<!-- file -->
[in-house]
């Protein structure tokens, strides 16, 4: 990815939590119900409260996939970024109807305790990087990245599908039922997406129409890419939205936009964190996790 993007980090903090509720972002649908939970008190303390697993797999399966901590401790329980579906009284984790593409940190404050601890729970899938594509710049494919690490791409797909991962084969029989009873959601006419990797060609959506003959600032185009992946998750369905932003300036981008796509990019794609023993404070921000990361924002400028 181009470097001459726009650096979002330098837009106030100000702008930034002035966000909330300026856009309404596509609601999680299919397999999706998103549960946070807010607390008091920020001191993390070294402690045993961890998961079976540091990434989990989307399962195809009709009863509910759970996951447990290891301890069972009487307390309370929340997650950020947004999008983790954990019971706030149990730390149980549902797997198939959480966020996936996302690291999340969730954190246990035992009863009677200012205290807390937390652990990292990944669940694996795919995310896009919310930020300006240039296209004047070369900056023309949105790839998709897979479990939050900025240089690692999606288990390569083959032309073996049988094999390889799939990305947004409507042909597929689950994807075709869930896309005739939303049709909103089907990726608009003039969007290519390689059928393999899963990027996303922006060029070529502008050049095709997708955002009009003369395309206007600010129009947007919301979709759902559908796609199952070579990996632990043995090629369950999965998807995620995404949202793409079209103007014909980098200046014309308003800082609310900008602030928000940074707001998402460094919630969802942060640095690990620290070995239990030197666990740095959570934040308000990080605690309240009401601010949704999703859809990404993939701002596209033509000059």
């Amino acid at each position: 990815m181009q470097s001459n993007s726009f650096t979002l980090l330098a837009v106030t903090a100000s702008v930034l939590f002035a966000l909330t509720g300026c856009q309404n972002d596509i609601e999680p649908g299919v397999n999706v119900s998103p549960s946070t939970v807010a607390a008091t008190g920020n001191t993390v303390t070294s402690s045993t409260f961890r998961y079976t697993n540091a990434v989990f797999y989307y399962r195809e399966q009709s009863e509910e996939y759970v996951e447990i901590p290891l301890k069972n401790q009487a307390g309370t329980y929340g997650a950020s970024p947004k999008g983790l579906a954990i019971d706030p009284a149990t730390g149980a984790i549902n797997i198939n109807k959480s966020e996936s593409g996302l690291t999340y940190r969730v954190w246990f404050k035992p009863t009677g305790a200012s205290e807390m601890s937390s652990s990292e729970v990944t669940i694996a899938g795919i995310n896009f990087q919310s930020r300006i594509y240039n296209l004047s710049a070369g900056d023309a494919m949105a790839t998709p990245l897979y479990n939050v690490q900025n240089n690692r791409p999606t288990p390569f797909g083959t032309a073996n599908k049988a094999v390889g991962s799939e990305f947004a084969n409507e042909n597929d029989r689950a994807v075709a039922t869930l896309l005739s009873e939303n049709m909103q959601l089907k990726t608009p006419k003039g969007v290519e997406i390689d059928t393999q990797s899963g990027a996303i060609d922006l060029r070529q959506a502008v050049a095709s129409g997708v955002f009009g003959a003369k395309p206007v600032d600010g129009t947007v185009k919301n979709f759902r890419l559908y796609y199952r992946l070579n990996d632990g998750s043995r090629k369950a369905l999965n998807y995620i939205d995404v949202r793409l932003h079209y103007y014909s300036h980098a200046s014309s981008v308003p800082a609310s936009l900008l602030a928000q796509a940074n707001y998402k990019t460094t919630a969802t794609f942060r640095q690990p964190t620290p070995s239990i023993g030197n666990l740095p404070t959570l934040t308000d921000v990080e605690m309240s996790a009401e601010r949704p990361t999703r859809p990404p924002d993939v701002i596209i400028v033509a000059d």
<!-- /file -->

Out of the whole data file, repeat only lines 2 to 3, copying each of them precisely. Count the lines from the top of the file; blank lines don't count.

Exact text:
């Protein structure tokens, strides 16, 4: 990815939590119900409260996939970024109807305790990087990245599908039922997406129409890419939205936009964190996790 993007980090903090509720972002649908939970008190303390697993797999399966901590401790329980579906009284984790593409940190404050601890729970899938594509710049494919690490791409797909991962084969029989009873959601006419990797060609959506003959600032185009992946998750369905932003300036981008796509990019794609023993404070921000990361924002400028 181009470097001459726009650096979002330098837009106030100000702008930034002035966000909330300026856009309404596509609601999680299919397999999706998103549960946070807010607390008091920020001191993390070294402690045993961890998961079976540091990434989990989307399962195809009709009863509910759970996951447990290891301890069972009487307390309370929340997650950020947004999008983790954990019971706030149990730390149980549902797997198939959480966020996936996302690291999340969730954190246990035992009863009677200012205290807390937390652990990292990944669940694996795919995310896009919310930020300006240039296209004047070369900056023309949105790839998709897979479990939050900025240089690692999606288990390569083959032309073996049988094999390889799939990305947004409507042909597929689950994807075709869930896309005739939303049709909103089907990726608009003039969007290519390689059928393999899963990027996303922006060029070529502008050049095709997708955002009009003369395309206007600010129009947007919301979709759902559908796609199952070579990996632990043995090629369950999965998807995620995404949202793409079209103007014909980098200046014309308003800082609310900008602030928000940074707001998402460094919630969802942060640095690990620290070995239990030197666990740095959570934040308000990080605690309240009401601010949704999703859809990404993939701002596209033509000059």
């Amino acid at each position: 990815m181009q470097s001459n993007s726009f650096t979002l980090l330098a837009v106030t903090a100000s702008v930034l939590f002035a966000l909330t509720g300026c856009q309404n972002d596509i609601e999680p649908g299919v397999n999706v119900s998103p549960s946070t939970v807010a607390a008091t008190g920020n001191t993390v303390t070294s402690s045993t409260f961890r998961y079976t697993n540091a990434v989990f797999y989307y399962r195809e399966q009709s009863e509910e996939y759970v996951e447990i901590p290891l301890k069972n401790q009487a307390g309370t329980y929340g997650a950020s970024p947004k999008g983790l579906a954990i019971d706030p009284a149990t730390g149980a984790i549902n797997i198939n109807k959480s966020e996936s593409g996302l690291t999340y940190r969730v954190w246990f404050k035992p009863t009677g305790a200012s205290e807390m601890s937390s652990s990292e729970v990944t669940i694996a899938g795919i995310n896009f990087q919310s930020r300006i594509y240039n296209l004047s710049a070369g900056d023309a494919m949105a790839t998709p990245l897979y479990n939050v690490q900025n240089n690692r791409p999606t288990p390569f797909g083959t032309a073996n599908k049988a094999v390889g991962s799939e990305f947004a084969n409507e042909n597929d029989r689950a994807v075709a039922t869930l896309l005739s009873e939303n049709m909103q959601l089907k990726t608009p006419k003039g969007v290519e997406i390689d059928t393999q990797s899963g990027a996303i060609d922006l060029r070529q959506a502008v050049a095709s129409g997708v955002f009009g003959a003369k395309p206007v600032d600010g129009t947007v185009k919301n979709f759902r890419l559908y796609y199952r992946l070579n990996d632990g998750s043995r090629k369950a369905l999965n998807y995620i939205d995404v949202r793409l932003h079209y103007y014909s300036h980098a200046s014309s981008v308003p800082a609310s936009l900008l602030a928000q796509a940074n707001y998402k990019t460094t919630a969802t794609f942060r640095q690990p964190t620290p070995s239990i023993g030197n666990l740095p404070t959570l934040t308000d921000v990080e605690m309240s996790a009401e601010r949704p990361t999703r859809p990404p924002d993939v701002i596209i400028v033509a000059d």